Little key, heavy door

Little key, heavy door

March 04, 2020

“A very little key will open a very heavy door.”
― Charles Dickens, Hunted Down


We question everything, and you should too. If you’re doing front-flip burpees landing into a single leg pistol squat holding a kettlebell;

  1. Congratulations, thats actually quite impressive.
  2. Why? For attention, or results?

The consistent application of basic training principles is the little key. The heavy door is whatever your reason is for training the first place. Every locked door opens easily with the right key. You can hard-knock the bastard, breach your way through and get what you need. But in terms of longevity, that door is cactus. 

To that end, specificity is the key. Every single program we put out, we have trialed ourselves and as such, are intimately aware of the workload and intensity.

Three reasons to have your why sorted first, not last.

Reason one: Intensity. The intensity and layout of a program containing two workouts per day can be unachievable unless you are already at a significant level of strength & fitness. Why do you need to train twice a day in the first place?

Reason two: Injuries. If you are following a program that incorporates a workload beyond what is necessary, you are at a significantly higher risk of injury. And although this can be covered in periodisation, longevity is best achieved in the right doses. Our core intent is to strengthen people, not break them with snazzy, brutal looking workouts any muppet can write. Harder doesn't mean better.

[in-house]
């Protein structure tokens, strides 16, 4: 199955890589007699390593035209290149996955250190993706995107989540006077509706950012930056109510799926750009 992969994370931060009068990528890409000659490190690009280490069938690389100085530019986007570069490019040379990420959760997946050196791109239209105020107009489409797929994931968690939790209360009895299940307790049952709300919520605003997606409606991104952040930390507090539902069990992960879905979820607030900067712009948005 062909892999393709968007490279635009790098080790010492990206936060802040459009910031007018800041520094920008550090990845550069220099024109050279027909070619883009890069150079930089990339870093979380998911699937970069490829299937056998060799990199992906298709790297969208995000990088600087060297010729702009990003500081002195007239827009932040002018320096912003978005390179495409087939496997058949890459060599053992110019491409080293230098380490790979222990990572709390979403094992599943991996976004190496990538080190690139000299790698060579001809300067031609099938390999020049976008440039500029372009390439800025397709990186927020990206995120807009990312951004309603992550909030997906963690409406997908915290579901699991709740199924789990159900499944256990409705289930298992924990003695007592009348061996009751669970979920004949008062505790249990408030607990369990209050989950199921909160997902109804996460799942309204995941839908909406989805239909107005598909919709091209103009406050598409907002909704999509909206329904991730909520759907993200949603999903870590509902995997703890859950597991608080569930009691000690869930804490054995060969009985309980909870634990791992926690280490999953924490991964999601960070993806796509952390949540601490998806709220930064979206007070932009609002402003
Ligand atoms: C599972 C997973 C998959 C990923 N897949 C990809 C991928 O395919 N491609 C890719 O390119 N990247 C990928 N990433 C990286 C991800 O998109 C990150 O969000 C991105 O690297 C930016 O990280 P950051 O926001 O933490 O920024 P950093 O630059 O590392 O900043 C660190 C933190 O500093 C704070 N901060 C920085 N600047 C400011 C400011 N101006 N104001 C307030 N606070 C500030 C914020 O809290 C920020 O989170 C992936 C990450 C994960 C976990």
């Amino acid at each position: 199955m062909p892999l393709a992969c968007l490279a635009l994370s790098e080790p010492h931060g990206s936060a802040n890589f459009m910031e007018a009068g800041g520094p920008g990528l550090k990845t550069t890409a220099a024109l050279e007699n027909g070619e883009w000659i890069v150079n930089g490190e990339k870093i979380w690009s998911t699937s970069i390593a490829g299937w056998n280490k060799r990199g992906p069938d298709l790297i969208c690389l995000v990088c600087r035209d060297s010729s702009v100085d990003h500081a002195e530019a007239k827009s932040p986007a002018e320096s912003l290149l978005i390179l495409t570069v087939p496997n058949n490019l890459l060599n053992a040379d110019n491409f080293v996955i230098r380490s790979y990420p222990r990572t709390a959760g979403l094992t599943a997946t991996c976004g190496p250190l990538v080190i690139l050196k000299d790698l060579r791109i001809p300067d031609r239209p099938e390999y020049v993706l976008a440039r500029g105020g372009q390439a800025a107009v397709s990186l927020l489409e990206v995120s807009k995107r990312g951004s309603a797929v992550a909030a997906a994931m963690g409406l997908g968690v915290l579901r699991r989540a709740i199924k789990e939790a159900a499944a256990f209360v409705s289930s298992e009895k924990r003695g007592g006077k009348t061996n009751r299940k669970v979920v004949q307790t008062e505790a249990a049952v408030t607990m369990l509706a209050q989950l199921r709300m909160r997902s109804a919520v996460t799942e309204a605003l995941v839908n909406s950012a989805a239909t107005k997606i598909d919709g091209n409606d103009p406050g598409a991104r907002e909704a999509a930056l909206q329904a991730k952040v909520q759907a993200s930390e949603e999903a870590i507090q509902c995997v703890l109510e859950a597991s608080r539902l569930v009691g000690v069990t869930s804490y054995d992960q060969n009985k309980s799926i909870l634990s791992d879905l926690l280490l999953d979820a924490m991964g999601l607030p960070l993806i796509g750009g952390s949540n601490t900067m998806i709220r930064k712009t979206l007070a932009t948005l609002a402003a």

Reason three: Results. Putting the previous two reasons together, we want to get a clearer picture of you, and your capabilities. Based on this we can make suggestions which will benefit you in the long run. Any clown with half a brain can write a workout that hurts and looks cool when you show your mates. Where we separate ourselves from the masses, we don’t give a toss about how cool some workout sounds, or looks on paper - all we care about is cold hard facts, results.

In our experience, performance and reporting bias is a real thing. Ask someone what their max push ups are on the spot, 99% of the time this will differ from the actual amount they are capable of. Take that one degree further, in self-report measures individuals incorrectly report their height and/or weight. Interesting stuff.

In closing we’ll leave you with one of our favourite quotes which sums up our point of view:

“Make improvements, not excuses. Seek respect, not attention.”
― Roy T. Bennett, The Light in the Heart.


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